Call it what you will, but the veil between the worlds is at its thinnest on October 31st.

Samhain means Summer’s End. Wise Women used to celebrate on the nearest full moon before November, after the harvest was gathered, halfway between Autumn Equinox and the Winter Solstice. This date represented the end of summer and the start of the spiritual New Year. Samhain came from the Celtic Fire Festival when the Druids remembered their dead. Bonfires were built to cleanse and protect, and sacrifices were offered to the gods. It was a night of divination, mummers, feasting, guising, and young lads following the Hobby Horse about the village.

The Church of Rome turned this feast into All Hallows’ Eve, the start of All Saints’ Day to honor the Christian saints and martyrs. Soul Cakes got eaten instead of meat. Candles were lit for the dear departed and there were vigils, feasts, and the ringing of church bells everywhere.

Youngsters, in particular, enjoyed celebrating Halloween, short for Hallowed or Holy Evening. They remembered the frailty of life with skeletons, ghouls, cobwebs, tombstones, and demons, hoping to chase evil and death away by honoring the darkness. Some carved turnips into Jack o’ Lanterns for those lost souls who’ve been denied both Heaven and Hell, while others partook in pranks to imitate mischievous spirits, costume feasts, processions, and mummers’ plays.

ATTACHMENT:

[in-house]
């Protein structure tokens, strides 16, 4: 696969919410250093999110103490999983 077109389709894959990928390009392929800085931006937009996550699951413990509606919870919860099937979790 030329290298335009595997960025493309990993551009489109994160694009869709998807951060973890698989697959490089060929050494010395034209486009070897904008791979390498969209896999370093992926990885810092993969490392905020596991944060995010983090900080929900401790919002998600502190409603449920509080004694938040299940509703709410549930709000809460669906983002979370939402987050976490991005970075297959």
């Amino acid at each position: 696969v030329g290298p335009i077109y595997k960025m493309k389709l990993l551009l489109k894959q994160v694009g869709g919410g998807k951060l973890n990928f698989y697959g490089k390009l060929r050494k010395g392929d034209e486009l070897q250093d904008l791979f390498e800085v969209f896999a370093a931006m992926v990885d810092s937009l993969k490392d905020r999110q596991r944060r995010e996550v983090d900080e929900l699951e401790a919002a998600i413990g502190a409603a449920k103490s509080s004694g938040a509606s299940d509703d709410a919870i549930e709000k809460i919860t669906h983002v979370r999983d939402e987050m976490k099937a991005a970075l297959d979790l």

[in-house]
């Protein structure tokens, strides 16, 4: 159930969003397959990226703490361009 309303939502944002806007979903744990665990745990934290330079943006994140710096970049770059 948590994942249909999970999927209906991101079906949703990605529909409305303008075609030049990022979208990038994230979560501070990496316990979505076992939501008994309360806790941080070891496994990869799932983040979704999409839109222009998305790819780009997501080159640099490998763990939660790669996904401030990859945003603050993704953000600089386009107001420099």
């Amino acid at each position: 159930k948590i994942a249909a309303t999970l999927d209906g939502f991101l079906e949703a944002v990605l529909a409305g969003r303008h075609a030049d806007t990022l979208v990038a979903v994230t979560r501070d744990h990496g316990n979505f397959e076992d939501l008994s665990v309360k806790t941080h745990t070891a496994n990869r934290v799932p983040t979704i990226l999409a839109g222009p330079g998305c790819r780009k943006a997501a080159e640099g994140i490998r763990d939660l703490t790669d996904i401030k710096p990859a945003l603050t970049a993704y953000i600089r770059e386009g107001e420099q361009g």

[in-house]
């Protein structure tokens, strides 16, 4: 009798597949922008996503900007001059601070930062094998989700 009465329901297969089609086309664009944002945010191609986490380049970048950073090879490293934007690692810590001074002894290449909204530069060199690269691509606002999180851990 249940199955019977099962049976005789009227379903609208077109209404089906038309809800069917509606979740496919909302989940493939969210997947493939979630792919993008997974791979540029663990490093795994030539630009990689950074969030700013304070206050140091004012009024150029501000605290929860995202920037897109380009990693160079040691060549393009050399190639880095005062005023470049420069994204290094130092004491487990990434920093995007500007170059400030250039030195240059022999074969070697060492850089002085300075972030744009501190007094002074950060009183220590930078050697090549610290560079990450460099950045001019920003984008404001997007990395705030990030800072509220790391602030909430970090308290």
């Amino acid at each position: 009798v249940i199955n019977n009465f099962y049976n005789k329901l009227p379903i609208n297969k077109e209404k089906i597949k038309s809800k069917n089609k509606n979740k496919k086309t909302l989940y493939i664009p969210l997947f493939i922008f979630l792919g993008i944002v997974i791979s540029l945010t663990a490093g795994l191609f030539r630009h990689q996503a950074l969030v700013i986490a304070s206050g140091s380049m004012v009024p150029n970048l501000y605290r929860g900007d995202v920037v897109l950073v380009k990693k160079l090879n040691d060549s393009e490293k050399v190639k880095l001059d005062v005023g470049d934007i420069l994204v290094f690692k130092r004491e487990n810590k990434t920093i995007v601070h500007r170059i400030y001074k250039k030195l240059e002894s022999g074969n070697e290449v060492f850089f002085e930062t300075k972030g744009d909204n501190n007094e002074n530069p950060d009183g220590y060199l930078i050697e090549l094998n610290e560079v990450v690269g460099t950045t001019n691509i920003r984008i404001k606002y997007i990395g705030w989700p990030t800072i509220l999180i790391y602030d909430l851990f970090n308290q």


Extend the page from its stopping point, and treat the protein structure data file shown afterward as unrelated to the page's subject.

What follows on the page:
When the Puritans colonized America they introduced the concept of Halloween in the United States. Private costume parties were held to celebrate and protect the harvest. Over time, pumpkins replaced turnips; Irish immigrants introduced “trick-or-treating”; and candy, costume, and greeting card companies began actively promoting this festival as a national holiday to increase their sales. Halloween has now become one of the most popular celebrations on both sides of the Atlantic.

It’s a powerful time – so be careful and guard your own soul!